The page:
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Before modern group theory, mathematicians studied concrete permutation groups: algebraically closed subsets of the set of all bijections on a set $X$ in which all inverses was included. This was the kind of groups studied by Galois and others. Then the axioms were abstracted from the concrete example and it was proved that any abstract group was isomorphic to a concrete group.

I'm trying to repeat this process with different concrete structures on sets, as $\mathcal P(X)$ and $\text{End}(X)$, just for fun. Both of these examples seems more complicated, however. $\text{Aut}(X)$ rather obvious boils down to an associative composition $\circ$, an identity $e$ and an inverse $f^{-1}$ for all functions $f\in\text{Aut}(X)$.

But how to deal with $\text{End}(X)$? Again there is an associative composition $\circ$ and an identity $e$, which point towards monoids. But here it seems to exist hidden structures: unlike for bijections (and surjections), there is a non-trivial function $\text{Im}:\text{End}(X)\to \mathcal P(X)$, that makes algebraically closed subsets (including $e$) of $\text{End}(X)$ to somewhat special monoids. And the question is, how to formulate the axioms for this concrete structure?

One idea would be to study a monoid action on sets

$$\text{End}(X)\times\mathcal P(X)\to\mathcal P(X),\;(f,A)\mapsto f(A)$$

but that ends up in finding axioms for the $\mathcal P(X)$-structure with it's own more or less hidden structures.

Is there a way to abstract axioms for $\text{End}(X)$ without dealing with $\mathcal P(X)$?


I'm interested in canonically pre-structured sets.

The simplest one is $X\times X$ with the structures $\displaystyle X\times X\overset {p_1,p_2}{\longrightarrow} X,\;p_i(x_1,x_2)=x_i$. Obviously there are no more structures. For the sets of all bijections $Bij(X)$ or surjections $Sur(X)$ on a set $X$ it is rather obvious that there is one canonical structure: $Bij(X)\times Bij(X)\to Bij(X)$ etc.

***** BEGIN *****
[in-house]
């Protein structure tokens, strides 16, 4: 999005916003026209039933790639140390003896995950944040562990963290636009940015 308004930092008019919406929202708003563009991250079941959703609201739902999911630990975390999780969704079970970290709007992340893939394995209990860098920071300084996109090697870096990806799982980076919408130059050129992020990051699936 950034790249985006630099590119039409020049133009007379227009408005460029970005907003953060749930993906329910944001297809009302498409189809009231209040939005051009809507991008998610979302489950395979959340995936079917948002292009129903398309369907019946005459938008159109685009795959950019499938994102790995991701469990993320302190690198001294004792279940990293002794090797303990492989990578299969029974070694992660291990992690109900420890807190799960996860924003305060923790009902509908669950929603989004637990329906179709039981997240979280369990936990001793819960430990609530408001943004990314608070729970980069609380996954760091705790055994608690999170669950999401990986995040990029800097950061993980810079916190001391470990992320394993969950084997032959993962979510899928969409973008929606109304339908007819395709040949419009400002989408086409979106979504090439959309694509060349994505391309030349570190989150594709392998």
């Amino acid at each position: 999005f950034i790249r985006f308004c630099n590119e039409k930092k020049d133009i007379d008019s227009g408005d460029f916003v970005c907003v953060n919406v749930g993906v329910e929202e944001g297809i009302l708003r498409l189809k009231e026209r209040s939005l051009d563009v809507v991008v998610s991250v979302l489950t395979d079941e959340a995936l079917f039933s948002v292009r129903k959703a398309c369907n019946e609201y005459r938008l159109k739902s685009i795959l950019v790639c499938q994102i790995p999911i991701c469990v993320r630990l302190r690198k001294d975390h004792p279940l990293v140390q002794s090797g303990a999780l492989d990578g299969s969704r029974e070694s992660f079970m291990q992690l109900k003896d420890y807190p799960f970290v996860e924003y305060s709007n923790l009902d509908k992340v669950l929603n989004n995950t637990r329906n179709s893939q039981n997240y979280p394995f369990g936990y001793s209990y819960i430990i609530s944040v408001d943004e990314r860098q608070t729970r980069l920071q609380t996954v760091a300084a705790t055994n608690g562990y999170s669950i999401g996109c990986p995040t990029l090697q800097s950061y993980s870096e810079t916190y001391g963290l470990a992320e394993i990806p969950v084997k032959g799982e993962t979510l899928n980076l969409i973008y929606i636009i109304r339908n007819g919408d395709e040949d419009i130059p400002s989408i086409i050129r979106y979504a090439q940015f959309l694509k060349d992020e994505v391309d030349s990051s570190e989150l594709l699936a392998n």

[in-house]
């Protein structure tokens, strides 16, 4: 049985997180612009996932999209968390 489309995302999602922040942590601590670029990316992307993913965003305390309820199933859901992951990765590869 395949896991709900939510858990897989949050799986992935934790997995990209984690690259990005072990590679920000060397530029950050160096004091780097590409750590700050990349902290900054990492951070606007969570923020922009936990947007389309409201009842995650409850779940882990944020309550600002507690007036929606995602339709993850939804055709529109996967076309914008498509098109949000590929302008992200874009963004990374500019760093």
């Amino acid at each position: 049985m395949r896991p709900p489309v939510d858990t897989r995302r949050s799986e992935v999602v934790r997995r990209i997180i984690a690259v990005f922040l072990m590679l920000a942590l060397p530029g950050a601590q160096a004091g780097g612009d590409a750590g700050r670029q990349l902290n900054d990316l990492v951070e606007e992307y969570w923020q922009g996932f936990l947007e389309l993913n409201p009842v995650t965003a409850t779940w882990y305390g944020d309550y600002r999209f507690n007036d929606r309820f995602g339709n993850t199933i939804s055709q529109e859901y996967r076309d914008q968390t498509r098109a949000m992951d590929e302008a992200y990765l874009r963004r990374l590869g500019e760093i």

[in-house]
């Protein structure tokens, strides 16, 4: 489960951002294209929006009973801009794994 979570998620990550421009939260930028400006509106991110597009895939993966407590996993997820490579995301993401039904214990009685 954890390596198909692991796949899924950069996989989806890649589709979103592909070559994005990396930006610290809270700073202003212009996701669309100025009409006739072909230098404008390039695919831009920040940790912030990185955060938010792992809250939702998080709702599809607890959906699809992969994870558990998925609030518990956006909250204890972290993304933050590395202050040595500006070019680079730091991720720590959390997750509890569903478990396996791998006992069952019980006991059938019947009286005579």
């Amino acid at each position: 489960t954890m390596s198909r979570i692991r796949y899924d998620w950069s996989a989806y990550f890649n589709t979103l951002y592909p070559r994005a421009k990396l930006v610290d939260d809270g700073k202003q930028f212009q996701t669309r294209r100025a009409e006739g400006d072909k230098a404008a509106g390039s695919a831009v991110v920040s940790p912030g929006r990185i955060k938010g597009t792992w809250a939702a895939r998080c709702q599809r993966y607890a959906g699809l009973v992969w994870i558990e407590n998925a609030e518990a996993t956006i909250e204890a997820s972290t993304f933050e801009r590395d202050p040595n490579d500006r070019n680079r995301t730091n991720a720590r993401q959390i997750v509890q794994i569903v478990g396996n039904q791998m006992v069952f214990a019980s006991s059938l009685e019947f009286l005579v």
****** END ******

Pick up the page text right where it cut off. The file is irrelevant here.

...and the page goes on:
Now suppose the example $N(X)$ has a binary $N(X)\times N(X)\to N(X)$ structure and a topological structure, canonically. If you're only interested in one of those structures you might describe the axioms for that structure and try to show that all the abstract objects are isomorphic with a concrete subset of $N(X)$. But it might also be of interest to find the axioms for both structures and their interaction.

An abstract monoid doesn't have an extra structure corresponding to $\text{Im}:\text{End}(X)\to \mathcal P(X)$, but the functions in End$(X)$ do have it.

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  • $\begingroup$ Just to clarify: End and Aut are relative to unstructured sets? i.e. $\text{End}(X)$ is the set of all functions from $X$ to $X$ and $\text{Aut}(X)$ is the set of all invertible functions from $X$ to $X$, right? Also, when you speak of special monoids induced by a submonoid of $\text{End}(X)$, is the result a submonoid of $\text{End}(\mathcal{P}(X))$? I think it's clear from context, but I am uncertain! $\endgroup$ – Hugh Denoncourt Jan 13 '15 at 1:03
  • $\begingroup$ @HughDenoncourt: Yes, End$(X)$ and Aut$(X)$ is just sets of functions, but I really don't know about a submonoid of End$(\mathcal P(X))$..? I just think it is a complication. $\endgroup$ – Lehs Jan 13 '15 at 5:34
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    $\begingroup$ Given any monoid $M$, there is an embedding of $M$ into $\text{End}(M)$. The result and proof is similar to Cayley's theorem for groups. In other words, abstract monoids are concrete monoids. The monoid axioms suffice to study algebraically closed subsets of $\text{End}(X)$. The paragraph regarding the image function Im led me to believe you are looking to characterize monoids arising from submonoids (ie algebraically closed subsets with e) of $\text{End}(M)$ via Im. I guess I'm unclear what concrete structure you seek axioms for in that paragraph. $\endgroup$ – Hugh Denoncourt Jan 13 '15 at 6:04
  • $\begingroup$ Related, but I don't think this contains your $\mathcal{P}(X)$ question: math.stackexchange.com/questions/218353/… $\endgroup$ – Hugh Denoncourt Jan 13 '15 at 6:08
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    $\begingroup$ A given closed subset of $\text{End}(X)$ is necessarily a monoid, but of course, it could satisfy additional axioms. (e.g. $\text{Aut}(X) \subset \text{End}(X)$ and is closed under $\circ$ and $e$ and satisfies the group axioms.) But if you add an axiom that isn't a consequence of the monoid axioms, there will exist a closed subset of some $\text{End}(X)$ that doesn't satisfy that axiom. I understood your question as asking whether the class of subsets of $\text{End}(X)$'s of a particular special form have additional axioms and its own "Cayley representation theorem". This is possible. $\endgroup$ – Hugh Denoncourt Jan 13 '15 at 18:14

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